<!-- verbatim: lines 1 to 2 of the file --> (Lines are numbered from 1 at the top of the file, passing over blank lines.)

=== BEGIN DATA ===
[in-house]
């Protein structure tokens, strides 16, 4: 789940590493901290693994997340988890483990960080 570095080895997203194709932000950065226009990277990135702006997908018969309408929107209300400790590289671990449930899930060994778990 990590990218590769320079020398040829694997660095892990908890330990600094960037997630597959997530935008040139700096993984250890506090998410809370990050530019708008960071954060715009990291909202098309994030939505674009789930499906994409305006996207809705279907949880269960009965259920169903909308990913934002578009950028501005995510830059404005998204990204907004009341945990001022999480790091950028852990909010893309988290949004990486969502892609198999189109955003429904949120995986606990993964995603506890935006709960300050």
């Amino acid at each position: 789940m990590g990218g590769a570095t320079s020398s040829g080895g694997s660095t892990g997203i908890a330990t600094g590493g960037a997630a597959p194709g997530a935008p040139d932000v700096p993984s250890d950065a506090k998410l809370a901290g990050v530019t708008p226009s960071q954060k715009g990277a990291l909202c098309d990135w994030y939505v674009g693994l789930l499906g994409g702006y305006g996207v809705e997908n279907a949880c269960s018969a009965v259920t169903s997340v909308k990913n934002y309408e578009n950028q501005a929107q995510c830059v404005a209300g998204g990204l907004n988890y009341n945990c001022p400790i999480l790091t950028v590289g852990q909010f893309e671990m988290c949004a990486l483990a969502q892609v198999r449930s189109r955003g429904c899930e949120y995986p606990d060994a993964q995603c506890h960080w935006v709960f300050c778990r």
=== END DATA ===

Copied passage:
[in-house]
């Protein structure tokens, strides 16, 4: 789940590493901290693994997340988890483990960080 570095080895997203194709932000950065226009990277990135702006997908018969309408929107209300400790590289671990449930899930060994778990 990590990218590769320079020398040829694997660095892990908890330990600094960037997630597959997530935008040139700096993984250890506090998410809370990050530019708008960071954060715009990291909202098309994030939505674009789930499906994409305006996207809705279907949880269960009965259920169903909308990913934002578009950028501005995510830059404005998204990204907004009341945990001022999480790091950028852990909010893309988290949004990486969502892609198999189109955003429904949120995986606990993964995603506890935006709960300050």